The camera is moved with the mouse and keyboard so we must add a call to glutPostRedisplay when these events are processed.

Lets start with the mouse. The camera moves when the mouse moves. So we are going to modify our mouse move function from:

void mouseMove(int x, int y) {

	// this will only be true when the left button is down
	if (xOrigin >= 0) {

		// update deltaAngle
		deltaAngle = (x - xOrigin) * 0.001f;

		// update camera's direction
		lx = sin(angle + deltaAngle);
		lz = -cos(angle + deltaAngle);
	}
}

to:

void mouseMove(int x, int y) {

	// this will only be true when the left button is down
	if (xOrigin >= 0) {

		// update deltaAngle
		deltaAngle = (x - xOrigin) * 0.001f;

		// update camera's direction
		lx = sin(angle + deltaAngle);
		lz = -cos(angle + deltaAngle);

                // setting the main window as active
                //and marking it for redraw
		glutSetWindow(mainWindow);
		glutPostRedisplay();
	}
}

Now for the keyboard. The function that processes events when a key is pressed is pressKey. So we are going to modify pressKey from:

void pressKey(int key, int xx, int yy) {

	switch (key) {
		case GLUT_KEY_UP : deltaMove = 0.5f; break;
		case GLUT_KEY_DOWN : deltaMove = -0.5f; break;
	}
}

to:

void pressKey(int key, int xx, int yy) {

	switch (key) {
		case GLUT_KEY_UP : deltaMove = 0.5f; break;
		case GLUT_KEY_DOWN : deltaMove = -0.5f; break;
	}

        // setting the main window as active
        //and marking it for redraw
	glutSetWindow(mainWindow);
	glutPostRedisplay();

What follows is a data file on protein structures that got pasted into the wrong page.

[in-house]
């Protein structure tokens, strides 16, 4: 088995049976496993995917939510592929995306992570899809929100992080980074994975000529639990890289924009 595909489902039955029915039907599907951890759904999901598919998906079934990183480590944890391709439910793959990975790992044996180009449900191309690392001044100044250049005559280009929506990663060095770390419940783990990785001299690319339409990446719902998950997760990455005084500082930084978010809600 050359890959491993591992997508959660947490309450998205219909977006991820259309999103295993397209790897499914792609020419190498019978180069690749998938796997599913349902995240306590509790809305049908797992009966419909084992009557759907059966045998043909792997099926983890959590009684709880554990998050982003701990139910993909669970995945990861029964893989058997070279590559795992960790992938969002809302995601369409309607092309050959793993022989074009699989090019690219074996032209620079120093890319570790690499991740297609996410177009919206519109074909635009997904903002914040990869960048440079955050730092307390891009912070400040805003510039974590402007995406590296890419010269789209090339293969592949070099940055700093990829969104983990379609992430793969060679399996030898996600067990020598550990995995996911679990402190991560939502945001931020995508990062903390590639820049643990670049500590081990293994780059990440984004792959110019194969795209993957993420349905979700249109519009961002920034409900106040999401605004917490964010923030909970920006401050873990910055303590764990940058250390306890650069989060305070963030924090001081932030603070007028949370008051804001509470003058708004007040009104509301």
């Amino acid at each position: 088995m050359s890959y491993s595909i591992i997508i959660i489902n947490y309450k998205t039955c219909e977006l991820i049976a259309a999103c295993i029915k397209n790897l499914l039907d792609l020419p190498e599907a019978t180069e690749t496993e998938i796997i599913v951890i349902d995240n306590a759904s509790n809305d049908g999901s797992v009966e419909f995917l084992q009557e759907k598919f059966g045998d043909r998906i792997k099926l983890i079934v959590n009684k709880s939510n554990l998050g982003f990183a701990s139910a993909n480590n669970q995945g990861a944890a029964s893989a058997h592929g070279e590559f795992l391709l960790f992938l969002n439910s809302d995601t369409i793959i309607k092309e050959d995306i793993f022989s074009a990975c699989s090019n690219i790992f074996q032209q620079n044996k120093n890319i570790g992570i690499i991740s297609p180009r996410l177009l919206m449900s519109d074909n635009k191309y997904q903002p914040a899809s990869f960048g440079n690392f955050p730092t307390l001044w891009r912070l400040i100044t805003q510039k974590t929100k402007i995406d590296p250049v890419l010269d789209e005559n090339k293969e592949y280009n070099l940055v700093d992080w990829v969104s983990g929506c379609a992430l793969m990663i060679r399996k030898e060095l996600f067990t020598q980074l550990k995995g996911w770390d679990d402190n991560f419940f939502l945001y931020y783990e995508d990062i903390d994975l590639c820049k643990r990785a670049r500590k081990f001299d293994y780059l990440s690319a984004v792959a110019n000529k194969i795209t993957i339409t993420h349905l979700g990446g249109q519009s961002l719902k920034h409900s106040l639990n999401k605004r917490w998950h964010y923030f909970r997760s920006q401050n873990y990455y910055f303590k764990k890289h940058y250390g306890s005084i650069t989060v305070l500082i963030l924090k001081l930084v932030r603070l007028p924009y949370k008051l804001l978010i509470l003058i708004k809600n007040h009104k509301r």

}

Unfortunately we disabled the keyboard callbacks for key repetition, hence the above code change is not enough. The pressKey function will only be called once regardless of the amount of time you keep the key pressed.

Fortunately there is a way around this. When we press a key we did set a variable to a nonzero value. Latter we checked the variable to see if the camera position needed to be updated. This check took place in the renderSceneAll function, so we know that this test will take place whenever a user initially presses a key.

Here is the renderSceneAll function from the previous example:

// Global render func
void renderSceneAll() {

	// check for keyboard movement
	if (deltaMove) {
		computePos(deltaMove);
	}

	renderScene();
	renderScenesw1();
	renderScenesw2();
	renderScenesw3();
}

The variable deltaMode will be non-zero when a key is initially pressed. Therefore we can call glutPostRedisplay inside the if statement as shown below.

// Global render func
void renderSceneAll() {

	// check for keyboard movement
	if (deltaMove) {
		computePos(deltaMove);

                // set the main window as active and
                // ask for a redraw
		glutSetWindow(mainWindow);
		glutPostRedisplay();
	}

	renderScene();
	renderScenesw1();
	renderScenesw2();
	renderScenesw3();
}

Doing this will cause our display function to be called repeatedly until deltaMove is set zero. This only occurs when the user releases the key, as coded in the releaseKey function:

void releaseKey(int key, int x, int y) {

	switch (key) {
		case GLUT_KEY_UP :
		case GLUT_KEY_DOWN : deltaMove = 0;break;
	}
}

In the next section the full source code is provided.